Denso universal is pretty darn cheap and, since it is OEM,
you can count on it, too.
I bought one from Amazon recently and am satisfied. A few
years ago I bought an exact fit one from
www.automedicsupply.com at a great price, too. (These were
for two different Hondas.)
Aftermarket O2 sensors do not have a good reputation, from
my general reading.
Typically your options are a universal fit sensor and an OEM
replacement. The main difference in my experience is the OEM
replacement has the correct plug already attached, and it costs twice
as much as the universal fit sensor. The sensor element itself is the
In the case of a 4 wire O2 sensor, the 'universal' fit sensors will
usually come out of the box with...4 wires hanging loose. You get to
wire it up yourself, which if you are handy with a soldering iron and
shrink tubing you can do a professional R&R job in 20-30 minutes time
and save yourself some money. Or if time is more important, buy the
OEM version, and then you just unscrew the old one, screw in the new
and connect the plug.
Because the ones Bosch sells to the aftermarket are NOT NECESSARILY made
in the same plant or to the same design as the ones they sell to auto
manufacturers. The Bosch aftermarket replacements, even when labelled as
OEM replacments, tend to have a much higher failure rate.
Don't buy Bosch. Bosch OEM and Bosch aftermarket may be made by
different vendors, even for the same application. That's been beaten to
death on the Mopar forums over the years, and unless something's changed
in the last year or so the failure rates (including bad out of the box)
are very high in Bosch aftermarket sensors.
I'd get a planar type sensor from Bosch. These are more resistant to
contamination than out of date thimble types. Don't care for Denso
sensors. Looks like Honda has good sense to use more expensive Bosch
on some cars. But manufacturers buy in batches, lowest bidder wins.
No problems with Bosch. However, they also re-distribute other maker's
parts. You can actually get a Denso in a Bosch box!
why do you always flog bosch dude? are you sponsored in some way?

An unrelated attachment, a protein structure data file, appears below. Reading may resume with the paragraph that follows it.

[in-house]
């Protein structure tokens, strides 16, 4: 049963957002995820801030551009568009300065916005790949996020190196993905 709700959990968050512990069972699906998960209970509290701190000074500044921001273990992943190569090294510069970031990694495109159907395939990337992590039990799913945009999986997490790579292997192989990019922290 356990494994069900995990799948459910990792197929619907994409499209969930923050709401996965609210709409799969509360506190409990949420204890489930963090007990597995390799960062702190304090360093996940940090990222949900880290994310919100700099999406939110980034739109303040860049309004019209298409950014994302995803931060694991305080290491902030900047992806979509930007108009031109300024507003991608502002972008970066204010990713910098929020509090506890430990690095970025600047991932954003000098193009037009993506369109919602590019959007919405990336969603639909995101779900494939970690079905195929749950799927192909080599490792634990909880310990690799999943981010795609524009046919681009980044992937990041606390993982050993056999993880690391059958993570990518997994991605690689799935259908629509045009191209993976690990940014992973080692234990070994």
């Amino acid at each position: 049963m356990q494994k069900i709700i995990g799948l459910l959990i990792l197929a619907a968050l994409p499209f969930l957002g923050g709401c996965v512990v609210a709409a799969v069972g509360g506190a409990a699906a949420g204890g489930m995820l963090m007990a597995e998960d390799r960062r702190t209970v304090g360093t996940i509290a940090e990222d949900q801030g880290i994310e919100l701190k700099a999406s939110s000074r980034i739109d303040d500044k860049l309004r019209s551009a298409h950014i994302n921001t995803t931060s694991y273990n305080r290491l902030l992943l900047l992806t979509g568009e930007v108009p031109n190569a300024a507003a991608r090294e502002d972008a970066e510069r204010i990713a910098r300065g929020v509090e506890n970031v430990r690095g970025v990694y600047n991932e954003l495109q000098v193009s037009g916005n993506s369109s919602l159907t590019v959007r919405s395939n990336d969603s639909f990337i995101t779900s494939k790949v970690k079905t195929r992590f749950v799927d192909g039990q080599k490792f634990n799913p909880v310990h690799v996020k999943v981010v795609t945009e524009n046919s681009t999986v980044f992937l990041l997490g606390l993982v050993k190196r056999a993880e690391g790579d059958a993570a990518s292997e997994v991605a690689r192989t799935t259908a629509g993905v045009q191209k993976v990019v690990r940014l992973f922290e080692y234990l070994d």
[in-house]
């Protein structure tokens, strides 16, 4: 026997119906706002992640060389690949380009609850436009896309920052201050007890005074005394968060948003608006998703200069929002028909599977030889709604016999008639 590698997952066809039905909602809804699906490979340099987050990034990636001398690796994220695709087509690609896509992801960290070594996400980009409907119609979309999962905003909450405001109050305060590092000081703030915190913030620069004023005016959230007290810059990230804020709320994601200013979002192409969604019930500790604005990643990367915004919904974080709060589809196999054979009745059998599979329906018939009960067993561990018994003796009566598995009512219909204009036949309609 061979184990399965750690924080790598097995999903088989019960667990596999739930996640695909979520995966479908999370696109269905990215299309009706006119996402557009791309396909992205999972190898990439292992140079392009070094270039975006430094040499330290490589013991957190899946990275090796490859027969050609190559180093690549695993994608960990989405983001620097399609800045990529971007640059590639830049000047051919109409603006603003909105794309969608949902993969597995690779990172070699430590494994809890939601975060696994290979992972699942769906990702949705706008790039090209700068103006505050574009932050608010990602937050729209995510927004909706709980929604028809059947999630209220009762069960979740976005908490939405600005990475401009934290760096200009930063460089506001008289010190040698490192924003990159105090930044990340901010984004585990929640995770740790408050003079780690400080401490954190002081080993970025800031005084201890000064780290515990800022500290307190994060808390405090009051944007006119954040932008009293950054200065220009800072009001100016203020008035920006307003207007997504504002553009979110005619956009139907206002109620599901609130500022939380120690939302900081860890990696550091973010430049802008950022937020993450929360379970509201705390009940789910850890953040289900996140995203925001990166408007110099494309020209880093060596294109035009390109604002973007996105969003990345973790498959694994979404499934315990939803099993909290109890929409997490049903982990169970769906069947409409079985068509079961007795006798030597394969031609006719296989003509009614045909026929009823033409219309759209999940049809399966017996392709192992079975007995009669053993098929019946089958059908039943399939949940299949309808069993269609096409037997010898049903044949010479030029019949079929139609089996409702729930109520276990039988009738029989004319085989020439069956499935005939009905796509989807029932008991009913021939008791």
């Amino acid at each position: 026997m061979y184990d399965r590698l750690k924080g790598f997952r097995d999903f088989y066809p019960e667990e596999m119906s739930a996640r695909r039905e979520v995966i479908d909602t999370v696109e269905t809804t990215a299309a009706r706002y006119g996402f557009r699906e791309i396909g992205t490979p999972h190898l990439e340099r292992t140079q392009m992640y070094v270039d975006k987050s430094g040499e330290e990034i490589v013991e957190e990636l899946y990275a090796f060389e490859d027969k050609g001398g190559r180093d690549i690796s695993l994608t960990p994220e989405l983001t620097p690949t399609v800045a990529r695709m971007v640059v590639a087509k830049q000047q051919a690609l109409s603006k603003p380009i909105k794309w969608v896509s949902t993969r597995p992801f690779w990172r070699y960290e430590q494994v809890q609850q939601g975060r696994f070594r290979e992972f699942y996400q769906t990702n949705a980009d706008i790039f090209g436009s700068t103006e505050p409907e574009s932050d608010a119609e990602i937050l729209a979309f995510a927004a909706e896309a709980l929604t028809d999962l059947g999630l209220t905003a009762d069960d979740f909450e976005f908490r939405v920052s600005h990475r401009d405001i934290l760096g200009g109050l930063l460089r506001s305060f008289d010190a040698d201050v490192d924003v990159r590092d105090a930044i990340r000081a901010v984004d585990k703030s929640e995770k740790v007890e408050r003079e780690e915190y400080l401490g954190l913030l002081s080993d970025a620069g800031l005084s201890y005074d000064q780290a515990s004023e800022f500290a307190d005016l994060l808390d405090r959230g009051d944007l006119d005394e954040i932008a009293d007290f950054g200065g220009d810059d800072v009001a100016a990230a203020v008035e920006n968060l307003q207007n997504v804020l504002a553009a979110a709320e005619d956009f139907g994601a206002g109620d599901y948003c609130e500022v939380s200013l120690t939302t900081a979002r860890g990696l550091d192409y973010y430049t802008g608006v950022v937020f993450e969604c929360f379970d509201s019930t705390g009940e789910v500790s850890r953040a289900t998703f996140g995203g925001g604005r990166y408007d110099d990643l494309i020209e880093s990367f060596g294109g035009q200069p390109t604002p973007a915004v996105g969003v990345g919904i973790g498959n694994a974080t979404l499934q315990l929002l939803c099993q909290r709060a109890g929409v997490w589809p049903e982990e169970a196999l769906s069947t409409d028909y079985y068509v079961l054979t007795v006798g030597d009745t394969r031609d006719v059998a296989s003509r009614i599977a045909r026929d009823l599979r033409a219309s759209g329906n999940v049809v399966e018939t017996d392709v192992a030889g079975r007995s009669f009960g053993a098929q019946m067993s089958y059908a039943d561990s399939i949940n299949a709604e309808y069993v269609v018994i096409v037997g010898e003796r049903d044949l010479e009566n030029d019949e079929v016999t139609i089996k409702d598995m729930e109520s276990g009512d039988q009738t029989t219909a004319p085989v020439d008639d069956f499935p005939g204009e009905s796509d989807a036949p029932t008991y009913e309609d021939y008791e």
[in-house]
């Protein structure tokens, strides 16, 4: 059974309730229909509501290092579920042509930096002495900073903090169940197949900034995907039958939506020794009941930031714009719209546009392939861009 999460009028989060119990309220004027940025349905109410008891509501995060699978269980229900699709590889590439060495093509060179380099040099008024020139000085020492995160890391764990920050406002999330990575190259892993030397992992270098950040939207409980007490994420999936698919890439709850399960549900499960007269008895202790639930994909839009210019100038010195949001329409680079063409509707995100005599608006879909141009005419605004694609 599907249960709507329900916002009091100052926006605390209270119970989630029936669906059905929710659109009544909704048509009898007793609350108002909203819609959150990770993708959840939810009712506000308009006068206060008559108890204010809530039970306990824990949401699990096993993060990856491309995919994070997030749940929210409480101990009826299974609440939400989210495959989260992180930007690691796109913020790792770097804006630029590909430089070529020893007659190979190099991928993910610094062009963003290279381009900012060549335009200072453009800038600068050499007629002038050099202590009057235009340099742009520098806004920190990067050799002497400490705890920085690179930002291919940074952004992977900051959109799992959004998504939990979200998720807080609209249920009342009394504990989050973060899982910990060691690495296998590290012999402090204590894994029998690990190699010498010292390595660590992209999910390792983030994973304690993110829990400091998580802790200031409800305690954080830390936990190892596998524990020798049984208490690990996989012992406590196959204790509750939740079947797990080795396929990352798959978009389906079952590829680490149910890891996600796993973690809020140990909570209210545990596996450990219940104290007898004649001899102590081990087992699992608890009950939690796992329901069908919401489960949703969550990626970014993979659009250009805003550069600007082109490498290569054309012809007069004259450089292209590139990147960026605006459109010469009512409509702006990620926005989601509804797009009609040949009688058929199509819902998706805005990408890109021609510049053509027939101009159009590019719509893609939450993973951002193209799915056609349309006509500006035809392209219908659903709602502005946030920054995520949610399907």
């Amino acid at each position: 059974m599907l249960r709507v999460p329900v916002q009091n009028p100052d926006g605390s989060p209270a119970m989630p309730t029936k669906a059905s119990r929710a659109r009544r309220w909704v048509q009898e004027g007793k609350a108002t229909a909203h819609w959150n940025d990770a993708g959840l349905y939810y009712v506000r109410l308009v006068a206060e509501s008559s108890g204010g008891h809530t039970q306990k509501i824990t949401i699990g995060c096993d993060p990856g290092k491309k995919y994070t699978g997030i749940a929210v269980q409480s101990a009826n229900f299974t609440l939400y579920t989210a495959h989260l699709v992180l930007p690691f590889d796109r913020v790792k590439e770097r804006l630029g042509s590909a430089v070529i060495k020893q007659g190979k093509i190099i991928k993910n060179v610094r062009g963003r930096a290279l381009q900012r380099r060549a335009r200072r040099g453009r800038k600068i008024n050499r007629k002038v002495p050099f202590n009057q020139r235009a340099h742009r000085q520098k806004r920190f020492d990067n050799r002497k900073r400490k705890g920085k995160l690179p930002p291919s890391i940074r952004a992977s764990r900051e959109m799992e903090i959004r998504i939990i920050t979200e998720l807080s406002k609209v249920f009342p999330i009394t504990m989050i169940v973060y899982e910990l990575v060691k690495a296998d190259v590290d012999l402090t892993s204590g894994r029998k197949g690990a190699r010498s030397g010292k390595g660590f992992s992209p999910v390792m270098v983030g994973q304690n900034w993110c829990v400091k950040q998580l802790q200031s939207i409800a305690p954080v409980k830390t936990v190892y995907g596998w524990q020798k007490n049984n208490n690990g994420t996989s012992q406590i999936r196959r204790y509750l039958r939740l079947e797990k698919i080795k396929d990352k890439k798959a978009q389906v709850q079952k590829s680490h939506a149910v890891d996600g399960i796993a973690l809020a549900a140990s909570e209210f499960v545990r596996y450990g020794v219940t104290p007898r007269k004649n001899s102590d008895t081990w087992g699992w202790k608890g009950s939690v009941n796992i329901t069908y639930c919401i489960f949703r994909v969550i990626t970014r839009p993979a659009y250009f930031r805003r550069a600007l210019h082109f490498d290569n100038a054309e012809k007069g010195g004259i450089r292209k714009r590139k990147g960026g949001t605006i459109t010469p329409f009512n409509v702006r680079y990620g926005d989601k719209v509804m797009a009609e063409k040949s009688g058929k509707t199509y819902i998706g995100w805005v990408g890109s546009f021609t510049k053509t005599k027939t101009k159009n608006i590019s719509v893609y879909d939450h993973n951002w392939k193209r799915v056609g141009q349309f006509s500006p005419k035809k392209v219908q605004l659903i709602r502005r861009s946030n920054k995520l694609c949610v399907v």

there's no one else on this group i've ever seen agree with you. quite
the opposite in fact - and fwiw, /my/ personal experience with bosch has
I don't work for Bosch . Just here to talk about the good, bad and
ugly of cars.
We all have different experiences I certainly respect that. I don't
doubt your bad experiences with Bosch, but I've had excellent luck
with them. Especially the planar types, using them to fix cheap Denso
junk related problems like the P0420 converter efficiency problem (no
converter replacement necessary). As some pointed out, Honda actually
uses Bosch in some cars. Toyota TSBs replaced wideband Denso junk.
If Denso junk work then use them. Fram oil filters and Bridgestone
tires work for many too. So the owner decides.
with respect, i think you're confused. just because a sensor is
wideband, doesn't mean it's bosch or some kind of re-labeled bosch.
so exactly why do you think denso are junk? i've worked with both - not
only is denso better build quality, they last longer. i ask because i
don't understand what you're looking for that makes the difference to you.
if you mean that just because it fudges a "pass" on a smog check because
it has looser tolerances aimed for exactly that purpose, /i/ don't think
that makes it better quality, i think it makes is a fudge.
Most Hondas use better parts like NGK spark plugs (I prefer NGK
Iridium-IX or Laser-Iridiums), Nissin/Findlex/Akebono brake pads, and
Gates timing belts, not the cheaper Denso, NBK pads or Mitsuboshi/
Bando that's showing up more unfortunately these days.
IMO Denso's lower tech stuff work fine. More sophisticated things like
ABS module they still have to use Bosch or licensed builds from Bosch.
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